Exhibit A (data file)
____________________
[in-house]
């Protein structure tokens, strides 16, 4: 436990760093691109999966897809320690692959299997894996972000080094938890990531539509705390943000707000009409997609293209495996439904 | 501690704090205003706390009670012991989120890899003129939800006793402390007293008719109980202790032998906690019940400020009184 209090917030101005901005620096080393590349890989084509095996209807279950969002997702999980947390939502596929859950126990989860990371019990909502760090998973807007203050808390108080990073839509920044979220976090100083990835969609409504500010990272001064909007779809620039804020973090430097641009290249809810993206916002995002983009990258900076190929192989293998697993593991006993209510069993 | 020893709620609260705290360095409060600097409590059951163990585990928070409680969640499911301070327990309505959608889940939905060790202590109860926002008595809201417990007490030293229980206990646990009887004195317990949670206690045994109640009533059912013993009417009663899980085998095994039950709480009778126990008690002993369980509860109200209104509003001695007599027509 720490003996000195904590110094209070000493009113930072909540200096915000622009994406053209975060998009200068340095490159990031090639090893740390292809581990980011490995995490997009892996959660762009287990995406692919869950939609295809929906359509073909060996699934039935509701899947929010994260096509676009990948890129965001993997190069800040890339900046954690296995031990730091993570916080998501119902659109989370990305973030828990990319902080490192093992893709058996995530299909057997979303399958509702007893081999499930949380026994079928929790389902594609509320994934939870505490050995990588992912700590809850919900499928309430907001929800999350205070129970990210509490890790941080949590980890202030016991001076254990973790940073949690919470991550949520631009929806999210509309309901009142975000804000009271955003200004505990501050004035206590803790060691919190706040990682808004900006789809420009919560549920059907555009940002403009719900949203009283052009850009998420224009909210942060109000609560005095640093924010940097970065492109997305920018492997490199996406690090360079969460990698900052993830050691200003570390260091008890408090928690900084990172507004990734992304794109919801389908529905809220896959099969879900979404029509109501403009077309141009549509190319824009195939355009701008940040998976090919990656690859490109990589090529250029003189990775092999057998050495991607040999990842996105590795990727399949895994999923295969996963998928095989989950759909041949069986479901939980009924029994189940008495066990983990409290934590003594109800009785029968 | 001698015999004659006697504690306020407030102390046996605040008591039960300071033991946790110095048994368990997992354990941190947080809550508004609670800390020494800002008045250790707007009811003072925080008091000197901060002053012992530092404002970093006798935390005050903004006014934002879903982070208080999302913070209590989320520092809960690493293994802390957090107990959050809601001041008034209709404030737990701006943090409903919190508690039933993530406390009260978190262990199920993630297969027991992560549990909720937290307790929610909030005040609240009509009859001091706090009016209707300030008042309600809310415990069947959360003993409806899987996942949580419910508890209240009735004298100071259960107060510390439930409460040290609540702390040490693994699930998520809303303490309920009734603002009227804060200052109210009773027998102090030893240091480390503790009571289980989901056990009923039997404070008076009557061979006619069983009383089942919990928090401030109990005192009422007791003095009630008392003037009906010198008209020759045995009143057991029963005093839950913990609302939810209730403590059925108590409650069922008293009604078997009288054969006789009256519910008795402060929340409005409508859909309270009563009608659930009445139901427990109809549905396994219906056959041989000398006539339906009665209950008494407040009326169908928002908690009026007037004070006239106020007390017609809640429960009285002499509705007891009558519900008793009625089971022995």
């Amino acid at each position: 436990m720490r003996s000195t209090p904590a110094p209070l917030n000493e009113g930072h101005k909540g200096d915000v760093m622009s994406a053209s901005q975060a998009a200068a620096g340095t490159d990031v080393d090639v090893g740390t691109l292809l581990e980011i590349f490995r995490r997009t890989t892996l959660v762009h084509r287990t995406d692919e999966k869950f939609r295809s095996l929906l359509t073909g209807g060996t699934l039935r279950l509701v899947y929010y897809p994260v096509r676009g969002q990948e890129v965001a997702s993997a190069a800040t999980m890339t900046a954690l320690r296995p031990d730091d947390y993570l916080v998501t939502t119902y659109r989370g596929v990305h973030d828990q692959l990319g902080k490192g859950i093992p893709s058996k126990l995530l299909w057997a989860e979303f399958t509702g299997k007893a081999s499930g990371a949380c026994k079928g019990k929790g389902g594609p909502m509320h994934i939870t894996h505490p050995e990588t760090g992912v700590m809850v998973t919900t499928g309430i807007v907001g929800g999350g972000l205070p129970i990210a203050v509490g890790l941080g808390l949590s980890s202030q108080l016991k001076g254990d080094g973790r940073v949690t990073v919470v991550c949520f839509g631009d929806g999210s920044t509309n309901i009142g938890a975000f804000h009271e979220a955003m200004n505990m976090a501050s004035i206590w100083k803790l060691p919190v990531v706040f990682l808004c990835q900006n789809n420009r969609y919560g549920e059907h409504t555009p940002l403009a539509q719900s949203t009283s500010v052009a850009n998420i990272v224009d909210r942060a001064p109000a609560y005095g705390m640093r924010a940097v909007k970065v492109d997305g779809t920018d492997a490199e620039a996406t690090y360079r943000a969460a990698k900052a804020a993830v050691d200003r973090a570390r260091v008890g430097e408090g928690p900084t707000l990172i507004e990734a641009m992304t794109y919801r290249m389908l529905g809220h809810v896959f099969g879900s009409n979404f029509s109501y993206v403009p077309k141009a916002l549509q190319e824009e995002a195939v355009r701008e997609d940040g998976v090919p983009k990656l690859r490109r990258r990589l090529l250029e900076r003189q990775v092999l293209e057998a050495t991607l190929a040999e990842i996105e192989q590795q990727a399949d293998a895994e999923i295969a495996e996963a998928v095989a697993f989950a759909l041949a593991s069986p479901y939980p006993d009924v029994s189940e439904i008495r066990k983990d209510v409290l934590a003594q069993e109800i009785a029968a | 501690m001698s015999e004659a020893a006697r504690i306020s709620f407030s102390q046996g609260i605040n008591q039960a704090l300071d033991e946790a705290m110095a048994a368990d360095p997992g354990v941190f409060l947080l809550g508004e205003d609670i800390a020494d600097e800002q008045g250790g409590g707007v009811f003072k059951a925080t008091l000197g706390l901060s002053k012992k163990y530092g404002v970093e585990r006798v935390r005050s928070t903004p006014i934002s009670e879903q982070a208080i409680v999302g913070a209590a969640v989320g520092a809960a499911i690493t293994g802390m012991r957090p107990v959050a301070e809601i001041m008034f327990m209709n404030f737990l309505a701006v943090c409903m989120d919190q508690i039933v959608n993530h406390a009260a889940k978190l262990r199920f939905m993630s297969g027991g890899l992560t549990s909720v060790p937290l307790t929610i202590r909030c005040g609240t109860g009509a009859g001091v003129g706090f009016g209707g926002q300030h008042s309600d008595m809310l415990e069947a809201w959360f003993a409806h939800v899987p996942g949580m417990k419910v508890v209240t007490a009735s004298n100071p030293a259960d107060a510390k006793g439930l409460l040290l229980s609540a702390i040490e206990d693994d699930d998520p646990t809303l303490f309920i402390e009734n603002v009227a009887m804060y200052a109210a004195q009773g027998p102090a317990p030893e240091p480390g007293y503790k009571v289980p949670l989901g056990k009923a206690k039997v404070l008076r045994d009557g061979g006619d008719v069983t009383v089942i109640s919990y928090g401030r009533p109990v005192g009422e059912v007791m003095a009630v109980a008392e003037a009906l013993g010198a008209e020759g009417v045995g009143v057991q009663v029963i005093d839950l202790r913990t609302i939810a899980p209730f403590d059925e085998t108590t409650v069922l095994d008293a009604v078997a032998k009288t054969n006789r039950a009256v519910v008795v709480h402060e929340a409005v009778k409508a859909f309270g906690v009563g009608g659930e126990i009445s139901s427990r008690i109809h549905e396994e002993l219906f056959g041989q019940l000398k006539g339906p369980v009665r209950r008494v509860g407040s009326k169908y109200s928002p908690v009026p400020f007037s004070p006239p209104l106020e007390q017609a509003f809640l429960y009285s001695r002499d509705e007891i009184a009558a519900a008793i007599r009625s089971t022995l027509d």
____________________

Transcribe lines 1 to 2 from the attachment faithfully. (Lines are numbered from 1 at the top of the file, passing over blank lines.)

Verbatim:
[in-house]
């Protein structure tokens, strides 16, 4: 436990760093691109999966897809320690692959299997894996972000080094938890990531539509705390943000707000009409997609293209495996439904 | 501690704090205003706390009670012991989120890899003129939800006793402390007293008719109980202790032998906690019940400020009184 209090917030101005901005620096080393590349890989084509095996209807279950969002997702999980947390939502596929859950126990989860990371019990909502760090998973807007203050808390108080990073839509920044979220976090100083990835969609409504500010990272001064909007779809620039804020973090430097641009290249809810993206916002995002983009990258900076190929192989293998697993593991006993209510069993 | 020893709620609260705290360095409060600097409590059951163990585990928070409680969640499911301070327990309505959608889940939905060790202590109860926002008595809201417990007490030293229980206990646990009887004195317990949670206690045994109640009533059912013993009417009663899980085998095994039950709480009778126990008690002993369980509860109200209104509003001695007599027509 720490003996000195904590110094209070000493009113930072909540200096915000622009994406053209975060998009200068340095490159990031090639090893740390292809581990980011490995995490997009892996959660762009287990995406692919869950939609295809929906359509073909060996699934039935509701899947929010994260096509676009990948890129965001993997190069800040890339900046954690296995031990730091993570916080998501119902659109989370990305973030828990990319902080490192093992893709058996995530299909057997979303399958509702007893081999499930949380026994079928929790389902594609509320994934939870505490050995990588992912700590809850919900499928309430907001929800999350205070129970990210509490890790941080949590980890202030016991001076254990973790940073949690919470991550949520631009929806999210509309309901009142975000804000009271955003200004505990501050004035206590803790060691919190706040990682808004900006789809420009919560549920059907555009940002403009719900949203009283052009850009998420224009909210942060109000609560005095640093924010940097970065492109997305920018492997490199996406690090360079969460990698900052993830050691200003570390260091008890408090928690900084990172507004990734992304794109919801389908529905809220896959099969879900979404029509109501403009077309141009549509190319824009195939355009701008940040998976090919990656690859490109990589090529250029003189990775092999057998050495991607040999990842996105590795990727399949895994999923295969996963998928095989989950759909041949069986479901939980009924029994189940008495066990983990409290934590003594109800009785029968 | 001698015999004659006697504690306020407030102390046996605040008591039960300071033991946790110095048994368990997992354990941190947080809550508004609670800390020494800002008045250790707007009811003072925080008091000197901060002053012992530092404002970093006798935390005050903004006014934002879903982070208080999302913070209590989320520092809960690493293994802390957090107990959050809601001041008034209709404030737990701006943090409903919190508690039933993530406390009260978190262990199920993630297969027991992560549990909720937290307790929610909030005040609240009509009859001091706090009016209707300030008042309600809310415990069947959360003993409806899987996942949580419910508890209240009735004298100071259960107060510390439930409460040290609540702390040490693994699930998520809303303490309920009734603002009227804060200052109210009773027998102090030893240091480390503790009571289980989901056990009923039997404070008076009557061979006619069983009383089942919990928090401030109990005192009422007791003095009630008392003037009906010198008209020759045995009143057991029963005093839950913990609302939810209730403590059925108590409650069922008293009604078997009288054969006789009256519910008795402060929340409005409508859909309270009563009608659930009445139901427990109809549905396994219906056959041989000398006539339906009665209950008494407040009326169908928002908690009026007037004070006239106020007390017609809640429960009285002499509705007891009558519900008793009625089971022995």